About sixty years ago, on both sides of the year 1960, an apparent medical advance went terribly wrong. This was the thalidomide disaster, and it is worth remembering in 2020 when there is a powerful political demand for a new vaccine, and a demand that it be readied quickly.
The drug “thalidomide” was first marketed in West Germany, beginning in 1957, for anxiety, insomnia, and the morning sickness associated with pregnancy. It was soon marketed in the UK by Distillers Co., Ltd. and in the US by Smith, Kline, & French, the precursor of the company now known as GlaxoSmithKline.
By late 1959 there were reports in several countries of serious birth defects and infant deaths traceable to the use of the drug as a morning-sickness treatment. Estimates are that 2,000 children died and 10,000 sustained non-fatal abnormalities due to this drug. The drugs were taken off the market after an enormous public outcry in the early ’60s.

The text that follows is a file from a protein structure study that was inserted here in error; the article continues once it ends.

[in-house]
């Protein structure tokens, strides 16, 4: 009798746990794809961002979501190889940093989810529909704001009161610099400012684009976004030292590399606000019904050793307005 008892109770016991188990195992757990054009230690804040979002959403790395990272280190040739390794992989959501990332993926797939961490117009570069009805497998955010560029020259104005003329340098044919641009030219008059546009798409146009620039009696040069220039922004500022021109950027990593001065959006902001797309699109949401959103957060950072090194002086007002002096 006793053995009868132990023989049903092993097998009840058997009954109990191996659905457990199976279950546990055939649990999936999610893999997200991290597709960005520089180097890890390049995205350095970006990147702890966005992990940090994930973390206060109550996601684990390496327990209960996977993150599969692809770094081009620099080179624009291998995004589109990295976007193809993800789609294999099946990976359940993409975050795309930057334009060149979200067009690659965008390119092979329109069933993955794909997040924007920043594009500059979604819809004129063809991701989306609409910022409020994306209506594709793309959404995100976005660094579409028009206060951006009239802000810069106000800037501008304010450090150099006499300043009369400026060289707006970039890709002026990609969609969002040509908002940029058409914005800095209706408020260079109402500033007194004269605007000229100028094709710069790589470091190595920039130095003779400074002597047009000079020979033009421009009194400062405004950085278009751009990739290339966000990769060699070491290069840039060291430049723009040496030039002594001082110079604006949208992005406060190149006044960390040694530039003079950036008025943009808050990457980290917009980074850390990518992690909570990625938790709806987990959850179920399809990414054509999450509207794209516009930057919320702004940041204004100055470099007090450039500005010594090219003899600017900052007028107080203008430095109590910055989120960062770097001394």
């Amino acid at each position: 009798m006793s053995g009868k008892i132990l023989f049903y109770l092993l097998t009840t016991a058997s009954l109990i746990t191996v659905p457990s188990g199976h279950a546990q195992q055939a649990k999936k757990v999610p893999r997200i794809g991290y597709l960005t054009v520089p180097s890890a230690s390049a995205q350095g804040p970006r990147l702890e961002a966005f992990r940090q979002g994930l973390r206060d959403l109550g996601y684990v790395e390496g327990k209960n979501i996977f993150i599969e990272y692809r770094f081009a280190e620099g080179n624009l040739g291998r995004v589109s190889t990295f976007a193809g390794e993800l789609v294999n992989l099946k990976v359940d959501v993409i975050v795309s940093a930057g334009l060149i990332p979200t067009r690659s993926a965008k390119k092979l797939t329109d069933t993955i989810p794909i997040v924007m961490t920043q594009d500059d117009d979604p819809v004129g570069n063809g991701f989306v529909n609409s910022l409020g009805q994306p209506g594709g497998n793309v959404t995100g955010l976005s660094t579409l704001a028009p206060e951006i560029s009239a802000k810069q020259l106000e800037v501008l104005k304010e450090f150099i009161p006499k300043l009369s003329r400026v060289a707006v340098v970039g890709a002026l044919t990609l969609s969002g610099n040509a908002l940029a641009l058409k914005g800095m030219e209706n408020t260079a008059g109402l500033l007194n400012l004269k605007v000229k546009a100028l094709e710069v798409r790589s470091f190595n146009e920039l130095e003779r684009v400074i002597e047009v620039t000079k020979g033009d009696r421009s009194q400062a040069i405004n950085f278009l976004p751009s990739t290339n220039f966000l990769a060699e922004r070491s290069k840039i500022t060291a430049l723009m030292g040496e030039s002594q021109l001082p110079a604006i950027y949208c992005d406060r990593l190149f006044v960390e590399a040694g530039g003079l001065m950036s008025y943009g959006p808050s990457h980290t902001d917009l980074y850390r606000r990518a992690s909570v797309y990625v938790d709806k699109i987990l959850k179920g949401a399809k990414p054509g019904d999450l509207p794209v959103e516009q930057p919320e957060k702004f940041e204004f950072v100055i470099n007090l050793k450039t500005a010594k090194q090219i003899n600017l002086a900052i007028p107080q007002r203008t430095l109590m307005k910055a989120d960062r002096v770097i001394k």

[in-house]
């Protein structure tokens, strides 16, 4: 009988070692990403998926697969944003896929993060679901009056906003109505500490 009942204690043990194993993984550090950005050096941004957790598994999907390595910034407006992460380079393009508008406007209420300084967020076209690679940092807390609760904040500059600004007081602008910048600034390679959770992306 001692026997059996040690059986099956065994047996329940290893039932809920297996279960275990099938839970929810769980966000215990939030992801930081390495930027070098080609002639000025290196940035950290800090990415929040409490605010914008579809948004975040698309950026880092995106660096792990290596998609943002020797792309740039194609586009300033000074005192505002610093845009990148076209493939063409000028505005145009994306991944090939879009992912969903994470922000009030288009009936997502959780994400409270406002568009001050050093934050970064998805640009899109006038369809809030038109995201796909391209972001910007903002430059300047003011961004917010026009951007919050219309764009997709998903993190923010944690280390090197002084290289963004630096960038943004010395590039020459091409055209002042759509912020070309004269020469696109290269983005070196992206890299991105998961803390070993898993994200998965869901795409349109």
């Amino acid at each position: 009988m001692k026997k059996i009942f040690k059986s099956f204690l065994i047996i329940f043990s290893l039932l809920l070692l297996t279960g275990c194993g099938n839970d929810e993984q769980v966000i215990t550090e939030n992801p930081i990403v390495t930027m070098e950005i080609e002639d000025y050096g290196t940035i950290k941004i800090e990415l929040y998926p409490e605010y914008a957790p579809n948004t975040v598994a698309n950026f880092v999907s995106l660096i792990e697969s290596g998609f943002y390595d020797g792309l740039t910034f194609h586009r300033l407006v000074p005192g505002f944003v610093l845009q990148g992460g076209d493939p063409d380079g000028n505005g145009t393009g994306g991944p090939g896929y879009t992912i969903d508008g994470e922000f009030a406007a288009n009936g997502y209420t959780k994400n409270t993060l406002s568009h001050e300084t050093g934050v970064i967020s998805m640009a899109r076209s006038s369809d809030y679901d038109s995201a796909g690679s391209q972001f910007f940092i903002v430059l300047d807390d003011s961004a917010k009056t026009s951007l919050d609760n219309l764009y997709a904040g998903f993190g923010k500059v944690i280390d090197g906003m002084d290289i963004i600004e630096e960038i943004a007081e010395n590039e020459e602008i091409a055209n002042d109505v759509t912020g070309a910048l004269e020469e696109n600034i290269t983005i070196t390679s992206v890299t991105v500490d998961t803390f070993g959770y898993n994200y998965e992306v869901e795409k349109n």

The Thing to Know:
The thalidomide scandal resulted in tougher regulations of the testing and marketing of pharmaceuticals in several of the affected nations. In the US it produced the Kefauver Harris Amendment to the Federal Food, Drug, and Cosmetics Act. It is worth remembering that the regulations, the “red tape,” which is sometimes blamed for slowing down breakthroughs, did not come from nowhere.